• JAZZ FEST: This in-your-pocket guide to the New Orleans Jazz & Heritage Festival is about as complete as can be: you've got a schedule that can be searched several different ways, a map, a guide to the food booths (with vegetarian selections clearly marked) and crafts tents, and optional integration with Twitter and Facebook. There's even a button marked "Radio," which brings up not WWOZ, as you might imagine, but a Internet radio station on Slacker.com programmed with Jazz Fest artists (Willie Nelson, Lucinda Williams, etc.).
But it's the schedule that's the real winner: you can read musicians' biographies, take notes or a photo, and — best of all — construct a personalized schedule by hitting the green + sign next to the artist's name. Toggle on over to "My Sched" and you've got your schedule in chronological order. Genius.
The only drawbacks are so minor they're barely worth mentioning: the app button is colorful, but it doesn't say "Jazz Fest" at a glance, and the main page of the app requires some scrolling, which isn't immediately clear. And the radio feature often delivers a mysterious message: "Station Exhausted: Due to licensing restrictions, this station cannot continue at this time. Please try again later."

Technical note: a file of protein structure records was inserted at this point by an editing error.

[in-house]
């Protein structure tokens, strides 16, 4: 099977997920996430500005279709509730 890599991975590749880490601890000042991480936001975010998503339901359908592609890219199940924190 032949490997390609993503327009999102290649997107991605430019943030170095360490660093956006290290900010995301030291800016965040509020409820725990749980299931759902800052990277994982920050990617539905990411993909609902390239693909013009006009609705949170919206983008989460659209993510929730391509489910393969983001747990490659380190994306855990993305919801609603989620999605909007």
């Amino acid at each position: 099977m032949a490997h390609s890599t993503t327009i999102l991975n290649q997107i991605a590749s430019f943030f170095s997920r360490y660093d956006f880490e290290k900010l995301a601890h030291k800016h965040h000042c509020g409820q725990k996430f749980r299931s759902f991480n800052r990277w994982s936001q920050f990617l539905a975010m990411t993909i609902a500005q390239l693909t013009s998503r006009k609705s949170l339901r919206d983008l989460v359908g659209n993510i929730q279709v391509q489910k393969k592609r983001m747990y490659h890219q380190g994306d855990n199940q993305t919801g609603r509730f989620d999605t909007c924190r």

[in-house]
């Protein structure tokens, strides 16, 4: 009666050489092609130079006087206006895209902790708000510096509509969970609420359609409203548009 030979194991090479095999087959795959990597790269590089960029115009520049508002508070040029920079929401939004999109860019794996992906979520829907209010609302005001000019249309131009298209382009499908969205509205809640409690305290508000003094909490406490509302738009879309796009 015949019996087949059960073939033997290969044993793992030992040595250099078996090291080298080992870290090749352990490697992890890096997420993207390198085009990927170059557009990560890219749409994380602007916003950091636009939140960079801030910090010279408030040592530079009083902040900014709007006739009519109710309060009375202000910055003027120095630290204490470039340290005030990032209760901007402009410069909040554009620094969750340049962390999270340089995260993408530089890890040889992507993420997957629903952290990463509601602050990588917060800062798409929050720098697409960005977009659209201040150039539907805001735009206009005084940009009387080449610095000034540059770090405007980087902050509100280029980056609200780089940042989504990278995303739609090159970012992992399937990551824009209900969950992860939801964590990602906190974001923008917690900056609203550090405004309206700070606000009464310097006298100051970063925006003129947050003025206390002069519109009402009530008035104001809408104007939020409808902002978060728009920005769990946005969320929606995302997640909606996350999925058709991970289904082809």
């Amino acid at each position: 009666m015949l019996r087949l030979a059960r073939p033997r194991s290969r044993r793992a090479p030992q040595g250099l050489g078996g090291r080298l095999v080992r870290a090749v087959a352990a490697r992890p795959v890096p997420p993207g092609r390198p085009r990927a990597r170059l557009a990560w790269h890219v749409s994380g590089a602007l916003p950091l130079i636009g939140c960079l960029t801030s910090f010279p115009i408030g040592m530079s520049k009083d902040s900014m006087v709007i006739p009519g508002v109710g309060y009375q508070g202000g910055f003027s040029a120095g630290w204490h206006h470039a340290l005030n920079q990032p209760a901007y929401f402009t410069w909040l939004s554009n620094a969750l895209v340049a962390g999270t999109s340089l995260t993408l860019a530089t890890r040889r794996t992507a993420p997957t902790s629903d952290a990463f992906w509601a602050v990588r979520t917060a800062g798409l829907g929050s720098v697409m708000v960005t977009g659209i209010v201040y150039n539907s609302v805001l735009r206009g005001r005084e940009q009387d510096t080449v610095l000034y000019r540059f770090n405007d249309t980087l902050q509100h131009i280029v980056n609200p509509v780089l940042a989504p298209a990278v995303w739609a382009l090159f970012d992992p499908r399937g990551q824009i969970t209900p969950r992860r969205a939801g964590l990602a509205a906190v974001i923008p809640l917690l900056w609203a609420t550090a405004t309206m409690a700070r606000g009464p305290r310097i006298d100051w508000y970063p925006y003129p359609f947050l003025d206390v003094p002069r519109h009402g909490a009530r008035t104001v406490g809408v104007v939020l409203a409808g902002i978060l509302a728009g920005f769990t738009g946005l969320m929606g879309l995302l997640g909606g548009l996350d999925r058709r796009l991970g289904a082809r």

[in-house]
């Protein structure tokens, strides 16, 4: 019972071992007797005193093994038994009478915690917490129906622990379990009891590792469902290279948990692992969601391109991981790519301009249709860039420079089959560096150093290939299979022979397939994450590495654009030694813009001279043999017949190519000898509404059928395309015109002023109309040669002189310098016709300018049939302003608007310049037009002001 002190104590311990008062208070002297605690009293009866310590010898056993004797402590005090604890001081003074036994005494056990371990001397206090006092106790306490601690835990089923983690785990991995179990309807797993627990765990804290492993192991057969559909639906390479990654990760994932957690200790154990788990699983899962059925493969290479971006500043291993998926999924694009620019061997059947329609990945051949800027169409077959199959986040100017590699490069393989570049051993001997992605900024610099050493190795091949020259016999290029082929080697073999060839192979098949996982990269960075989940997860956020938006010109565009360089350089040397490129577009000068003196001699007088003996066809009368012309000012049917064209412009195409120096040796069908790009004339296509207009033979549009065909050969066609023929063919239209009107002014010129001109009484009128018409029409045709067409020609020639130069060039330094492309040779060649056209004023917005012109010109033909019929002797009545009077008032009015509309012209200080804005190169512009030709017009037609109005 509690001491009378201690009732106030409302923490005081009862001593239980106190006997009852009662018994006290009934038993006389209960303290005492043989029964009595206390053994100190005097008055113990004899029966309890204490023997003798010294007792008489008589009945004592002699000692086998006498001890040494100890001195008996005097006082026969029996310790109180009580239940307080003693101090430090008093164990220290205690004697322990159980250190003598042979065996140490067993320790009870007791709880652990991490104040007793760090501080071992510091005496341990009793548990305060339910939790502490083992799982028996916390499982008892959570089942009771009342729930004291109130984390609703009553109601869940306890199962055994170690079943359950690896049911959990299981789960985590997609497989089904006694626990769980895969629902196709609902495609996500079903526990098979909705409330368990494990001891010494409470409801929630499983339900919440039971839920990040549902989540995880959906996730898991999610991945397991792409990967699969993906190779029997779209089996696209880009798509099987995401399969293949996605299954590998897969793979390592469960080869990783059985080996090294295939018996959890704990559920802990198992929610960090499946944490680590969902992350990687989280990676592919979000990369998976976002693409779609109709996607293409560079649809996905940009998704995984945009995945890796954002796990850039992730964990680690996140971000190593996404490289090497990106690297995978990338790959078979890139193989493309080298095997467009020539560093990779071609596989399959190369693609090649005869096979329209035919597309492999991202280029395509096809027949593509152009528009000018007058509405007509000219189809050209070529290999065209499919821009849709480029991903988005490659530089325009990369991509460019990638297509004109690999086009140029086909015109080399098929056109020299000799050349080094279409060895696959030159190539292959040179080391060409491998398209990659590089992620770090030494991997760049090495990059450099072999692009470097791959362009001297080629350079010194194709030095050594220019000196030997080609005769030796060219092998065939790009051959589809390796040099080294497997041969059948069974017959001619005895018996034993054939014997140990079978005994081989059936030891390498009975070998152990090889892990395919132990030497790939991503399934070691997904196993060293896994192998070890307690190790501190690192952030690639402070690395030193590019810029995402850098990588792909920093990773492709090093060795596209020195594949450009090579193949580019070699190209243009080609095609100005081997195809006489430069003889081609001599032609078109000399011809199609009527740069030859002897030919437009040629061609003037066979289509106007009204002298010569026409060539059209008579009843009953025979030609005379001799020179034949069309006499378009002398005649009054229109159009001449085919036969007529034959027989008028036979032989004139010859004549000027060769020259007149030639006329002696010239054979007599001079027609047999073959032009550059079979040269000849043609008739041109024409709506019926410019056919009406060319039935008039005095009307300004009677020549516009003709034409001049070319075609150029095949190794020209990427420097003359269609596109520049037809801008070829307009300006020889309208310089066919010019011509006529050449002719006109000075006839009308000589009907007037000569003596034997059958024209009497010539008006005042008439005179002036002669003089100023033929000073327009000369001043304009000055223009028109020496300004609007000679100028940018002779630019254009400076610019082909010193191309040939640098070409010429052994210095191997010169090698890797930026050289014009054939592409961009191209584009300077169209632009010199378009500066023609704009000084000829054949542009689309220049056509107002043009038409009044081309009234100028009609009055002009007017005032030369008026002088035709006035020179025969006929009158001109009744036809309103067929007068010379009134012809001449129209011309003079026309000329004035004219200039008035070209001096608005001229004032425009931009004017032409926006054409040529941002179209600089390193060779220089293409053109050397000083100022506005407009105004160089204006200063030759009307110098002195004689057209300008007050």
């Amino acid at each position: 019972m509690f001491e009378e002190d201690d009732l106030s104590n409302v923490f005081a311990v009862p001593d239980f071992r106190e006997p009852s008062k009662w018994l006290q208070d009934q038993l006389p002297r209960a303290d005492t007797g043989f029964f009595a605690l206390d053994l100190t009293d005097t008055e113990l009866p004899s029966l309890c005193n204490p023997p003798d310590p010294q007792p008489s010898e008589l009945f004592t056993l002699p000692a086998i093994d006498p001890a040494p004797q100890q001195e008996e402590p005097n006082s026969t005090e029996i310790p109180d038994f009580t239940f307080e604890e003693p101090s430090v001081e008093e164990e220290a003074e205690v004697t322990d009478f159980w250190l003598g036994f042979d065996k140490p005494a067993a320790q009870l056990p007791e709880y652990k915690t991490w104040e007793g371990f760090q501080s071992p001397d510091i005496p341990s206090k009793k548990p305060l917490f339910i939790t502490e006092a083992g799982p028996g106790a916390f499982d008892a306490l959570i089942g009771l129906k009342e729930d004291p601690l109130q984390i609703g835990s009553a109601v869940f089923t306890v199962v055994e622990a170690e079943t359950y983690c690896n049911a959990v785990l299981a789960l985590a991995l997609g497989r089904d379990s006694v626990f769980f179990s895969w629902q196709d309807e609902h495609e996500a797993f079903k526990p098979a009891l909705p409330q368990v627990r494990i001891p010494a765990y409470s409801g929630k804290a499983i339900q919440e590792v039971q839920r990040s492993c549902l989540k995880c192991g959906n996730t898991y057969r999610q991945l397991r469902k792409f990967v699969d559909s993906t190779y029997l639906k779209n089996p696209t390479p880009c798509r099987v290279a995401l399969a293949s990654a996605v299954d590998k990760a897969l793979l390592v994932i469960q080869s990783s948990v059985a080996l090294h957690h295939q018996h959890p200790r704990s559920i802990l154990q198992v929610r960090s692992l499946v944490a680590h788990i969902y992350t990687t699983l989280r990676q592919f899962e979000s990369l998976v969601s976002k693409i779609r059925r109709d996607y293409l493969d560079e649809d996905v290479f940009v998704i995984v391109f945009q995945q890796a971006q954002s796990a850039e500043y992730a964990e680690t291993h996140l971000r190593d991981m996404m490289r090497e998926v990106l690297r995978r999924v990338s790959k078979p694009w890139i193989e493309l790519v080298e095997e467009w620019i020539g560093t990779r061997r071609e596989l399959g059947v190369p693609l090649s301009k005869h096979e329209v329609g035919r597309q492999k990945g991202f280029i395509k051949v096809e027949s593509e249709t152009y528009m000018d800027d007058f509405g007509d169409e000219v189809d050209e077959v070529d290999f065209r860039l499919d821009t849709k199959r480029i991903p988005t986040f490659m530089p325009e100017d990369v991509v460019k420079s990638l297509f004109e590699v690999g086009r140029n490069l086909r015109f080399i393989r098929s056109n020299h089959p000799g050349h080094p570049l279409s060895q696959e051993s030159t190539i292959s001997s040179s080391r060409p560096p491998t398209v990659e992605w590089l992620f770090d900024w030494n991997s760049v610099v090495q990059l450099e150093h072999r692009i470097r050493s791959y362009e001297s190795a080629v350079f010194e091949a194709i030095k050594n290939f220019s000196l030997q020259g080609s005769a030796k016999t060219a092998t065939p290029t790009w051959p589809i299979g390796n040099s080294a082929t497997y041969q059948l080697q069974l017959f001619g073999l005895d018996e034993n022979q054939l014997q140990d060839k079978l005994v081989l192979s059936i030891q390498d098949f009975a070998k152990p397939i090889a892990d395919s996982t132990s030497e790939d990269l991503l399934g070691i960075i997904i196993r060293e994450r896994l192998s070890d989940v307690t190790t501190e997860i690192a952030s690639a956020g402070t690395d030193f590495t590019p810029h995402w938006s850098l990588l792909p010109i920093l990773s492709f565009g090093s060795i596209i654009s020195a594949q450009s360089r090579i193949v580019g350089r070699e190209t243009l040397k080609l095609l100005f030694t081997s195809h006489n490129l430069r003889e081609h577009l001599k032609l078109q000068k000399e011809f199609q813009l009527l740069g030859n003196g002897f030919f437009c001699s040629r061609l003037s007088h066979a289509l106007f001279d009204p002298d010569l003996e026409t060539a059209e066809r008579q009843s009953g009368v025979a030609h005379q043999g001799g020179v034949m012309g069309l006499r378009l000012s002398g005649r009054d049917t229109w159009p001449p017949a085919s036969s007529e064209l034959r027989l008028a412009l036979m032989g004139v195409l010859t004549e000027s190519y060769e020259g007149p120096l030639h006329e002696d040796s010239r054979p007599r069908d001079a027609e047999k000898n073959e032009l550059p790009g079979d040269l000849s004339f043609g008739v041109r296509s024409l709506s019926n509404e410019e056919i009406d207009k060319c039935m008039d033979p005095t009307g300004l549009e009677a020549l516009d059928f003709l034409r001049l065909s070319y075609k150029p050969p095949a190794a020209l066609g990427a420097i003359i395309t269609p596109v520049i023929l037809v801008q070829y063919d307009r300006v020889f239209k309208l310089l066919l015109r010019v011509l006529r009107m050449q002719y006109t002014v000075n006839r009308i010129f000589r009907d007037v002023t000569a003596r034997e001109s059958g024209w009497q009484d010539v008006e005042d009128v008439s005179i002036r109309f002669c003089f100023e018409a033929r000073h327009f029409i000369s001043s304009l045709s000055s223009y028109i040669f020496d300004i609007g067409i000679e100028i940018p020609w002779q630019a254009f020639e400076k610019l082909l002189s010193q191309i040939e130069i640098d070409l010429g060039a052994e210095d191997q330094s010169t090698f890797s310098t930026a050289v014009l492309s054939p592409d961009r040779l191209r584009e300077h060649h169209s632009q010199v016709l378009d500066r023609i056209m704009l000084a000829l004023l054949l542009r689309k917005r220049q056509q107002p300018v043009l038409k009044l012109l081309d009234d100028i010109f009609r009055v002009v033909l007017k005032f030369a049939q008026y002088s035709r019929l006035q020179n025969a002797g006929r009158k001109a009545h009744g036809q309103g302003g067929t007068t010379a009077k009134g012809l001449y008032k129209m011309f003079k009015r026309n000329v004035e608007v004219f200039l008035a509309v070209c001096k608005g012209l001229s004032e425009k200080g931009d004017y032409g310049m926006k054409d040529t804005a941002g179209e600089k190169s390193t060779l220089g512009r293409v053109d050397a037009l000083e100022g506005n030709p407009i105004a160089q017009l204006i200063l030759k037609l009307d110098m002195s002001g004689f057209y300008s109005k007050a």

Still, if you've got an iPhone, grab this app... it will give you something to do when AT&T service craps out at the Fair Grounds, as it seems to do at any large New Orleans gathering.THE STREETCAR APP: An interactive guide to New Orleans streetcars is a great thing to have in your pocket, and the Streetcar App is a good start, but it falls short in a number of areas.
First of all, it only covers the St. Charles line; no red streetcars. There's a schedule (in teeny teeny type), but the killer feature on public transit apps in other cities is the ability to use GPS to find when the next bus or streetcar will be at your stop. There doesn't seem to be any way to do that here, unless and until the RTA equips all its public transport with GPS (which — given Mayor Mitch Landrieu's Southern Silicon Valley, world-class-city ambitions — should be a priority; other cities have had this for years). Instead, this app uses the GPS from your phone to tell you what the next stop will be, and suggests nearby attractions, stores and restaurants you might like, plotted on a Google map. (I kept getting error messages, but maybe you'll be luckier.)
There's also a fare calculator (far less useful than a plain table of fare prices would be — most people can multiply $1.25 x 2) and a general guide to riding the streetcar, which a visitor might find very useful. But the biggest problem with the Streetcar App is that it crashes roughly half the time. It's free, so it might be worth a download to see if the developer improves it, but right now there's not much here that's going to be useful to anyone who rides the New Orleans streetcars on a regular basis.
If you know of a New Orleans-based app we should look at for App Pupil, drop us a line.